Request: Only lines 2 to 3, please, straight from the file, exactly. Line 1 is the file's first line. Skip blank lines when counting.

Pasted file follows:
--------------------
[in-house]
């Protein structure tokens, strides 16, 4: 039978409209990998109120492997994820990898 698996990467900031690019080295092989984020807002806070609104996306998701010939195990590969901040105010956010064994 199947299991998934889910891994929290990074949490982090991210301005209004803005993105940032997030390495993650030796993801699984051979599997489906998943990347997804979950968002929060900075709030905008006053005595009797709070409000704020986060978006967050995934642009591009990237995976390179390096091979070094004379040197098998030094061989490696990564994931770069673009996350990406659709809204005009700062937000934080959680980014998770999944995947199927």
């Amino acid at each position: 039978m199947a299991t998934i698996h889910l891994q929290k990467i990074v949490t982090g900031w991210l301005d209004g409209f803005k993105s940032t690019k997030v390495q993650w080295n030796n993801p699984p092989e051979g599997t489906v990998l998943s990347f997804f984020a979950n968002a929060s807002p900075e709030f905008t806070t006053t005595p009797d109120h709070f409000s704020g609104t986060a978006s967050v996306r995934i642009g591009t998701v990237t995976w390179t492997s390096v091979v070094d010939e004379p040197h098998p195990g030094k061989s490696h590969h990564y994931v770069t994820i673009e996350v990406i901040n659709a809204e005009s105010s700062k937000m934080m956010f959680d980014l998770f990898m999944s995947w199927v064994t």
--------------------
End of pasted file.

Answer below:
């Protein structure tokens, strides 16, 4: 039978409209990998109120492997994820990898 698996990467900031690019080295092989984020807002806070609104996306998701010939195990590969901040105010956010064994 199947299991998934889910891994929290990074949490982090991210301005209004803005993105940032997030390495993650030796993801699984051979599997489906998943990347997804979950968002929060900075709030905008006053005595009797709070409000704020986060978006967050995934642009591009990237995976390179390096091979070094004379040197098998030094061989490696990564994931770069673009996350990406659709809204005009700062937000934080959680980014998770999944995947199927």
């Amino acid at each position: 039978m199947a299991t998934i698996h889910l891994q929290k990467i990074v949490t982090g900031w991210l301005d209004g409209f803005k993105s940032t690019k997030v390495q993650w080295n030796n993801p699984p092989e051979g599997t489906v990998l998943s990347f997804f984020a979950n968002a929060s807002p900075e709030f905008t806070t006053t005595p009797d109120h709070f409000s704020g609104t986060a978006s967050v996306r995934i642009g591009t998701v990237t995976w390179t492997s390096v091979v070094d010939e004379p040197h098998p195990g030094k061989s490696h590969h990564y994931v770069t994820i673009e996350v990406i901040n659709a809204e005009s105010s700062k937000m934080m956010f959680d980014l998770f990898m999944s995947w199927v064994t």